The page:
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2017 Texas Environmental Excellence Awards announced

FOR IMMEDIATE RELEASE
March 6, 2017 -- Awardees recognized for helping protect and preserve state’s resources
ContactAndrew Keese
Phone512-239-0060
After Hrs512-695-8072

The Texas Commission on Environmental Quality revealed the winners of the prestigious Texas Environmental Excellence Awards today. TCEQ commissioners and the Texas governor jointly selected the nine winners—based on recommendations from a Blue Ribbon Committee—in eight categories.

The 25th annual edition of these awards include efforts to use less water or energy, to educate the public about natural resources, and to reduce pollution.

“I am inspired by this year’s winners,” says TCEQ Chairman Bryan W. Shaw, Ph.D., P.E. “These projects show that protecting the environment and sustainable economic development go hand-in-hand.”

Winners were picked from a pool of 144 applicants. Here are the TEEA categories and the honorees for each:

•    Pollution Prevention: The Amarillo Veterans Affairs Medical Center combined two technologies that allow it to shift air conditioning load to nighttime, generate electricity during the day, and even export excess electricity back to the local grid.

•    Education: The Colorado River Alliance of Austin uses a mobile trailer to “bring the river” to students, so they can learn about its watershed and what they can do to conserve and protect this natural resource.

•    Civic/Community: Fort Hood in Bell County sets the example for others by reducing energy usage, obtaining energy from renewable resources, conserving water, minimizing waste, protecting and enhancing ecosystems, and connecting communities together toward common sustainability goals.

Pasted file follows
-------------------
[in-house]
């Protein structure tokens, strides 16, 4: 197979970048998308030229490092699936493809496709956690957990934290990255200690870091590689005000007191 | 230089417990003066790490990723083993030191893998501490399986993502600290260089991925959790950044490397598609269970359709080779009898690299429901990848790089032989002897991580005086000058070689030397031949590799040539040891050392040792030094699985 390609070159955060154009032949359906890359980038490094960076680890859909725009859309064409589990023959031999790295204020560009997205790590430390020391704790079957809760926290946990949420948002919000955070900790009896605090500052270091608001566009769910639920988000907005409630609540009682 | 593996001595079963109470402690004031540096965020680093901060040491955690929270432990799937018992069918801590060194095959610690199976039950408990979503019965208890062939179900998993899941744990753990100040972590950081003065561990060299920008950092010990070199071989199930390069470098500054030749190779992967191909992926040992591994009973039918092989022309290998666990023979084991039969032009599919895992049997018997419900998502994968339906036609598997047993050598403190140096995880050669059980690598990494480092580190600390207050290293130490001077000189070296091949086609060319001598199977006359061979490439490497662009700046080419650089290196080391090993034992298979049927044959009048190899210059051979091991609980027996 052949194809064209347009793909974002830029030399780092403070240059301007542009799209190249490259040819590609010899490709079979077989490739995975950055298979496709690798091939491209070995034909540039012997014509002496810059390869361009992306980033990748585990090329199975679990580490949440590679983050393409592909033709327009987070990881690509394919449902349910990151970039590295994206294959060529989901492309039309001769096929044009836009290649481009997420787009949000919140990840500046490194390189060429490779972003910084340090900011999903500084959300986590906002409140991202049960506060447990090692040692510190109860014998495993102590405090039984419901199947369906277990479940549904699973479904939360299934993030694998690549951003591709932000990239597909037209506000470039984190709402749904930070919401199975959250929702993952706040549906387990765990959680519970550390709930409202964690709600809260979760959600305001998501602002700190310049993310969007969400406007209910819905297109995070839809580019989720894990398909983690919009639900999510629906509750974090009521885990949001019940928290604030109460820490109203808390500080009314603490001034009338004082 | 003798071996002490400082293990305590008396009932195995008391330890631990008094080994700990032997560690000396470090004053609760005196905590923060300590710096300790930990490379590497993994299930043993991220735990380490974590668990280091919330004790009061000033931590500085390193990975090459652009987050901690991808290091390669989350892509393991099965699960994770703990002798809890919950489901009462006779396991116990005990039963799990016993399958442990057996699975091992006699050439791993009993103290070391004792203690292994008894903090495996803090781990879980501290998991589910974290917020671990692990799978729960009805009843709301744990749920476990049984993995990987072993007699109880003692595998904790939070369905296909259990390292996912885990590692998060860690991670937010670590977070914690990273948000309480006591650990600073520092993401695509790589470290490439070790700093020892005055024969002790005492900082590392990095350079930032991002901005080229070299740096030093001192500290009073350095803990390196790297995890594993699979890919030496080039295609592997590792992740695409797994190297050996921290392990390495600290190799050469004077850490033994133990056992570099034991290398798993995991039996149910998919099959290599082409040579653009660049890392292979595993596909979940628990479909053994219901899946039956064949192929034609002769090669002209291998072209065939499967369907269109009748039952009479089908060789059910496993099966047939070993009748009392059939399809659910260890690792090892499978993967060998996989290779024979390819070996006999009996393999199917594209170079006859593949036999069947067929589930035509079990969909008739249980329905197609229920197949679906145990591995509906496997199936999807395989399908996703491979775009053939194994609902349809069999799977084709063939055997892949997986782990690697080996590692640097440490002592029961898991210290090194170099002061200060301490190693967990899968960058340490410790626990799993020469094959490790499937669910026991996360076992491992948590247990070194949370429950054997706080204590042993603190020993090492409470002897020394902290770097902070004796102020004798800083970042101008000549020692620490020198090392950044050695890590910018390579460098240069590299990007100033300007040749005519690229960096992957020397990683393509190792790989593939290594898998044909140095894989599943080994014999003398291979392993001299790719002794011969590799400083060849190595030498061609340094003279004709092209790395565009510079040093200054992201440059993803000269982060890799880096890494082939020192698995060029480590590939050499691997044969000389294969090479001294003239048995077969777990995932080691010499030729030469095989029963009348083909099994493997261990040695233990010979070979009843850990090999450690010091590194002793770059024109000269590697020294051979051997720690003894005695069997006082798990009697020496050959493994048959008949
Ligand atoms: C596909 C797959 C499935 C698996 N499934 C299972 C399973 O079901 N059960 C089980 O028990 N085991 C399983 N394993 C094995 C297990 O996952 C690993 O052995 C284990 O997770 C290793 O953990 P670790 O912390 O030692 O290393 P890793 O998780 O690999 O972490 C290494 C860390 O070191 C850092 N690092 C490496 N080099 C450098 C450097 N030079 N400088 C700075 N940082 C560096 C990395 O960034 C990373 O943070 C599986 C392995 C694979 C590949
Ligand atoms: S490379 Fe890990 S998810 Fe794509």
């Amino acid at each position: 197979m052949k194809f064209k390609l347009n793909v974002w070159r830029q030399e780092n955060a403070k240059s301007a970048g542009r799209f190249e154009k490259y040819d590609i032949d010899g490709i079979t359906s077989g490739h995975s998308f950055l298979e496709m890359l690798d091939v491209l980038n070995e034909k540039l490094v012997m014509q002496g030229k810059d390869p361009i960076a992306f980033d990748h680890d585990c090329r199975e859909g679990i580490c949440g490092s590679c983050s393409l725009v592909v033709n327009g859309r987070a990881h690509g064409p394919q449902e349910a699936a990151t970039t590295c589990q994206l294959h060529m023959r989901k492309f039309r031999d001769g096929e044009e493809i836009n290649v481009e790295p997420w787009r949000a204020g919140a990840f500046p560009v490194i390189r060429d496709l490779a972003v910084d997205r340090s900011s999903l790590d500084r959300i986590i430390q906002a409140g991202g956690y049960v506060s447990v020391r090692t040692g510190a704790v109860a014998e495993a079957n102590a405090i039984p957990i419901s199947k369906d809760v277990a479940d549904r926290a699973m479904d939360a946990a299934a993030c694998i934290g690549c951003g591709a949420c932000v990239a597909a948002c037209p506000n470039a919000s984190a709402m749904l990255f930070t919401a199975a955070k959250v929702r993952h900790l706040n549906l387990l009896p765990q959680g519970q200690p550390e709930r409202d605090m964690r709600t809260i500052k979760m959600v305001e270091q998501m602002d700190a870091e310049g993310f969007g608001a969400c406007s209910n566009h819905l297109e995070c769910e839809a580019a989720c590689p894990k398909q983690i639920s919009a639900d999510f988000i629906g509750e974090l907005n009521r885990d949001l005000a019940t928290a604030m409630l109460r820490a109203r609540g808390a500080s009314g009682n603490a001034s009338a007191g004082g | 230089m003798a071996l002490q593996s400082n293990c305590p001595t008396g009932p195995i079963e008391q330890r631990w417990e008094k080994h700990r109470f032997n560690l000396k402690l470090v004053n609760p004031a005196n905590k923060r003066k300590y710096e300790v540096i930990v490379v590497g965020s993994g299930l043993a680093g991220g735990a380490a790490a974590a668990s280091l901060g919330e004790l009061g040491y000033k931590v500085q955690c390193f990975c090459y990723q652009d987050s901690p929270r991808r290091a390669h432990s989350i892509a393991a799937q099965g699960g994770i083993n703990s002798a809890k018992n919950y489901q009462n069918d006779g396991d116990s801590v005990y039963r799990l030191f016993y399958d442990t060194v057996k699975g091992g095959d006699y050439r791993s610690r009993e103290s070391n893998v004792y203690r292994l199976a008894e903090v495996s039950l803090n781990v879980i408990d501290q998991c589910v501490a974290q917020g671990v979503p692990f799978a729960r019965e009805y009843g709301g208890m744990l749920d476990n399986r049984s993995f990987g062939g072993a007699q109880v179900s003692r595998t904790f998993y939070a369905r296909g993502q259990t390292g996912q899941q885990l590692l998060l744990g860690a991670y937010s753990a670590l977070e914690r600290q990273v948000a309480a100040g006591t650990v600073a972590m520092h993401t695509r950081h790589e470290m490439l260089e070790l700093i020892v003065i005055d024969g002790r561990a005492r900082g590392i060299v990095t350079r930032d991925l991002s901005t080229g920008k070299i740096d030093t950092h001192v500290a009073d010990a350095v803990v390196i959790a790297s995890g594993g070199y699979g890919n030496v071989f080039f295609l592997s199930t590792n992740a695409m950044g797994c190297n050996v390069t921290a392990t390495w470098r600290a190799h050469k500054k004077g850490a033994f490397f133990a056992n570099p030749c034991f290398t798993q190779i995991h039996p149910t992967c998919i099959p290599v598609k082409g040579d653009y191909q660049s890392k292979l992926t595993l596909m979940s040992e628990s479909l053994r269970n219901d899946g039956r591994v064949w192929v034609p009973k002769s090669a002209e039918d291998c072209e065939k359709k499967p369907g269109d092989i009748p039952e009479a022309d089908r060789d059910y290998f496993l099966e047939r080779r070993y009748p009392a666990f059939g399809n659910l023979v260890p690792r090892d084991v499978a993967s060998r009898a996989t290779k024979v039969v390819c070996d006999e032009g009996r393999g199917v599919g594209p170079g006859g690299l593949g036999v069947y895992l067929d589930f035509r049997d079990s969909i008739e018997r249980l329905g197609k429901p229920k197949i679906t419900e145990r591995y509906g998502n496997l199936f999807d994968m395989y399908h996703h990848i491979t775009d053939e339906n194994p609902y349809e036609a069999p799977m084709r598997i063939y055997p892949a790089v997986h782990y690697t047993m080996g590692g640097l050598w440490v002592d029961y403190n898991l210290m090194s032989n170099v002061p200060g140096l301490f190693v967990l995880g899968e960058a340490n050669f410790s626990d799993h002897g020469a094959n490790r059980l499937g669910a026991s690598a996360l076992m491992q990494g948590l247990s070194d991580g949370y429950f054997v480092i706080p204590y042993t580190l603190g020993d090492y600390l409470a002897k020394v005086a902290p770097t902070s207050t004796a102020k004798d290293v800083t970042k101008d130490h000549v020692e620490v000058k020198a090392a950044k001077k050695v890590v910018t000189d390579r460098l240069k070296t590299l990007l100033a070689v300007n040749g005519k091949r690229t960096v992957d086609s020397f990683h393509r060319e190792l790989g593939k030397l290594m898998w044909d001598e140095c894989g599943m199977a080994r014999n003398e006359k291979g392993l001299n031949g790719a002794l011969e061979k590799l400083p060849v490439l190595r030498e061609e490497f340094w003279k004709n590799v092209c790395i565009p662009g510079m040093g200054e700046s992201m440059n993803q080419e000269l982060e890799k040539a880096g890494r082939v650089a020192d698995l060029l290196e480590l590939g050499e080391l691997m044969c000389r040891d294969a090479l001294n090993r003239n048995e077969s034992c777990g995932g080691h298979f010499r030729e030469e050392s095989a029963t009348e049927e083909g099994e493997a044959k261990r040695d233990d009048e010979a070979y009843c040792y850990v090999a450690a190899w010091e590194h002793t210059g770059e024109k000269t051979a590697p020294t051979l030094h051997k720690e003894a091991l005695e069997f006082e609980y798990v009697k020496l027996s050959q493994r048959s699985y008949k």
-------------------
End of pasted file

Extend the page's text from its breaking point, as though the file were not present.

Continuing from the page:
•    Civic/Community: Lower Rio Grande Valley Nature Center in Weslaco fosters an appreciation of the area’s natural flora and fauna, encourages environmental stewardship, and provides many other services to satisfy the current and future needs of its community.

•    Innovative Operations/Management: The Mansfield Independent School District’s conservation program inspires students, teachers, and other members of the community to reduce energy usage and conserve water, saving the school system nearly $7 million in utility costs from 2012 through 2016.

•    Individual: Martha McLeod of Fulton, who is an elementary science teacher, goes the extra mile for her students, creating lifelong learners who understand the importance of protecting and conserving the Earth’s resources.

•    Youth: Teens4Green of Frisco is a service-based club that brings high school students together to make their community cleaner and develop young leaders.

•    Agriculture: Texas Project for Ag Water Efficiency: Citrus in the Lower Rio Grande Valley studies irrigation techniques for citrus groves and provides assistance to producers on how they can implement a technique to conserve water that also increases profitability.

•    Water Conservation: University of Texas at Austin modernized its irrigation system to reduce water usage by more than 100 million gallons a year, amounting to a savings of about $1 million annually and allowing them to recoup their investment in less than three years.

“The true winners,” TCEQ Commissioner Toby Baker says, “are all Texans who benefit from these efforts to protect our natural resources.”

Commissioner Jon Niermann says he is impressed of the range of projects represented. “I am encouraged by the spirit and passion of the Texans behind these projects,” he says.

TEEA winners will be recognized at a banquet on May 17 as part of the TCEQ’s Environmental Trade Fair and Conference at the Austin Convention Center.